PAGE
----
That’s DJ Loud Panda (Ricky Maymi from the Brain Jonestown Massacre) in the cowboy hat. He loves Chinese music to death and is responsible for getting so many up-and-coming, out-of-their-minds underground bands from Beijing to the U.S. We couldn’t have had Birdstriking, Chui Wan, or Deadly Cradle Death play our Chinatown show without his help.
After Birdstriking played, Liu from Chui Wan approached me with a Dengue Fever cassette and asked me to introduce him to the band. It turns out he’s a huge fan of theirs, so I dragged him around the club and got all of the members to sign it. Yet as the Dengue Fever began their set, the Chinese bands were packing up their gear and rushing off to San Francisco. What a bummer, but Liu seemed stoked just to be there.
We’ve had some badass lineups at Save Music in Chinatown shows featuring legendary bands that played the Hong Kong Cafe in the ’70s and ’80s. Having underground musicians from China in Chinatown is totally cool for a completely different reason, but still perfectly fits the idea of underdogs coming together through a subculture and building a community.
I still can’t believe Dengue Fever played our little show. I mean, they play much bigger venues and seem to be on NPR every other week, but seeing the six-member band cram onto to our modest stage and playing without monitors was rad. It was like seeing them play a house party or basement show with a lot of feedback, sweat, and family vibe. Amazing.
Although the band had donated as signed record to raffle off at one of our previous shows, I never dared to ask if they would actually play for us. But my friend Josh, who manages Dengue Fever, brought up the idea and how could I say no? And then it actually happened.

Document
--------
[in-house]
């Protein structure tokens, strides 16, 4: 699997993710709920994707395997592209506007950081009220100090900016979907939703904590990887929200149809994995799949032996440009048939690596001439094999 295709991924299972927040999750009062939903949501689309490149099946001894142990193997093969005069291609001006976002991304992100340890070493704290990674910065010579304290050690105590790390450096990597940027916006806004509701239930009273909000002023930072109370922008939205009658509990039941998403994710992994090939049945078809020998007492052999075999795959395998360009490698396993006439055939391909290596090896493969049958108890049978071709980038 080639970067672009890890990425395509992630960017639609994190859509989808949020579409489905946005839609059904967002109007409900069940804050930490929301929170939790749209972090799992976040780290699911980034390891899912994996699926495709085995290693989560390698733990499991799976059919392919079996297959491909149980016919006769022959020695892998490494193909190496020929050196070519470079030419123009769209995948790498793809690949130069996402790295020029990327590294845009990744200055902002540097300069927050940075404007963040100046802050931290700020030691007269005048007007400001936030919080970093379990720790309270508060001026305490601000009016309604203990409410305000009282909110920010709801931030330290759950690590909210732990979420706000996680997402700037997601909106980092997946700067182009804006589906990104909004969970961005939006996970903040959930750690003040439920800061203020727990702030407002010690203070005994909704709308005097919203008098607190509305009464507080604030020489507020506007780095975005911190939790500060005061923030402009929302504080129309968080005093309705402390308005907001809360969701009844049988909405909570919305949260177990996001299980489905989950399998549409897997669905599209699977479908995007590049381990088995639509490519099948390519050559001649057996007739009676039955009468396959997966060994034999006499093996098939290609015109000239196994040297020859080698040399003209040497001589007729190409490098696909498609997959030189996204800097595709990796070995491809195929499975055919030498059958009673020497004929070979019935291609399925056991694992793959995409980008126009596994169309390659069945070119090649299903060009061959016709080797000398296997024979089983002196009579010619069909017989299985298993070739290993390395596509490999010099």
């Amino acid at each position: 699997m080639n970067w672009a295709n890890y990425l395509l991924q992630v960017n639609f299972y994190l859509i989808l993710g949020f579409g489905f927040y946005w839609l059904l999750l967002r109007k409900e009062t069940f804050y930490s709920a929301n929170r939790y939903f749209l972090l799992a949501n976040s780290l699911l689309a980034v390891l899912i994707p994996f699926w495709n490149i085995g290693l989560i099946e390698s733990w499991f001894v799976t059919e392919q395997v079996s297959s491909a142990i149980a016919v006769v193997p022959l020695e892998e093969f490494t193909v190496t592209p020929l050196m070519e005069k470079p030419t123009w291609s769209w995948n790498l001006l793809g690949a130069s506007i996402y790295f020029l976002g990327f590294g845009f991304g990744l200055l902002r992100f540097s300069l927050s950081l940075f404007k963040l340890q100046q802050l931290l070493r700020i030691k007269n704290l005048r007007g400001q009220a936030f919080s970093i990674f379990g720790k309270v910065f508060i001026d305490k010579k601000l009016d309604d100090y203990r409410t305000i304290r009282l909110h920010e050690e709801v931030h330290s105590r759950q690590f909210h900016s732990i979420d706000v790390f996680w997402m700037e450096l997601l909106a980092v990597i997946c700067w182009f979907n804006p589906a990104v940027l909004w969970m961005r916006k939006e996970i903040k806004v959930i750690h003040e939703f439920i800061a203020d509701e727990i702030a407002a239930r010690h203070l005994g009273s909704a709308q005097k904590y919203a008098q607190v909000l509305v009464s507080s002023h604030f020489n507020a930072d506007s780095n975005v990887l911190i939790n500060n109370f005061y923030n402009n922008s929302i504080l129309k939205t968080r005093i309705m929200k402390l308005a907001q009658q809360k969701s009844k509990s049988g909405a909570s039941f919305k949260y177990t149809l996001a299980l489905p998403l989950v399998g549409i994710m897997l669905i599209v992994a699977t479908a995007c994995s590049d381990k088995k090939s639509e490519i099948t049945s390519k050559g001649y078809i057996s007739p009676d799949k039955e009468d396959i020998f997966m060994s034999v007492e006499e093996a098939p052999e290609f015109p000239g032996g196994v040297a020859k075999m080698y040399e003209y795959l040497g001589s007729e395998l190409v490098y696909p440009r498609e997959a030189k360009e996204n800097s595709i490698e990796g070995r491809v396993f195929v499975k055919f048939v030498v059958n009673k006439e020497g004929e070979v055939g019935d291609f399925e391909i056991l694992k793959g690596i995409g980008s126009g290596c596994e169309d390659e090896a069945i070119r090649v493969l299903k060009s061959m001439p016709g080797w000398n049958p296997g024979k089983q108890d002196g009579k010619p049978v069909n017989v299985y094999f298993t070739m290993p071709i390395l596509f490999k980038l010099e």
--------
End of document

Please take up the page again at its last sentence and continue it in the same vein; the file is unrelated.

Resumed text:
Before the set started, bassist Senon talked a little bit about the importance of music education and how playing music benefits people of all ages, and then added that I wrote the first piece and took the first photos of Dengue Fever when they started. How cool is it to have been friends since then, witness the band not only remain intact but evolve so far, and then see them play our show?
I also love how the Castelar kids who attend our shows not only benefit from the dough raised that goes toward music eduction, but also get to see awesome bands like Dengue Fever, Birdstriking, Chui Wan, and Deadly Cradle Death carry their own gear up the stairs, set up their stuff, and play in small rooms. They see that music isn’t just played at the Hollywood Bowl or something that pop stars do. Hopefully, they’ll be inspired by the DIY aspects too. And see that the lamest of parents can put together a cool show!
Thanks to everyone who attended, played, donated raffle goodies, contributed to the bake sale, spread the word, and helped make the show happen in any way. Thanks to Tony Quon of the Grand Star for giving us a new home as well Human Resources for giving us a great start. We couldn’t do it without everyone’s help.
All money that came in went straight to the cause, with the venues, bands, bake sakes, raffle goods, and everything else being donated to the Friends and Alumni of Castelar Elementary School, and through this year’s shows, we have been able to pay more than $10,000 of Castelar’s annual bill of $50,000 for music education. On top of that, and just as important in my opinion, we are raising awareness, getting people together, and building a scene. It would be rad if you joined us when we start again next school year.
Did I mention that the shows are totally fun, too? Or that you can bring your family if they can handle it? Kids under 12 are free. Follow this blog or join the Facebook group page for information on upcoming shows…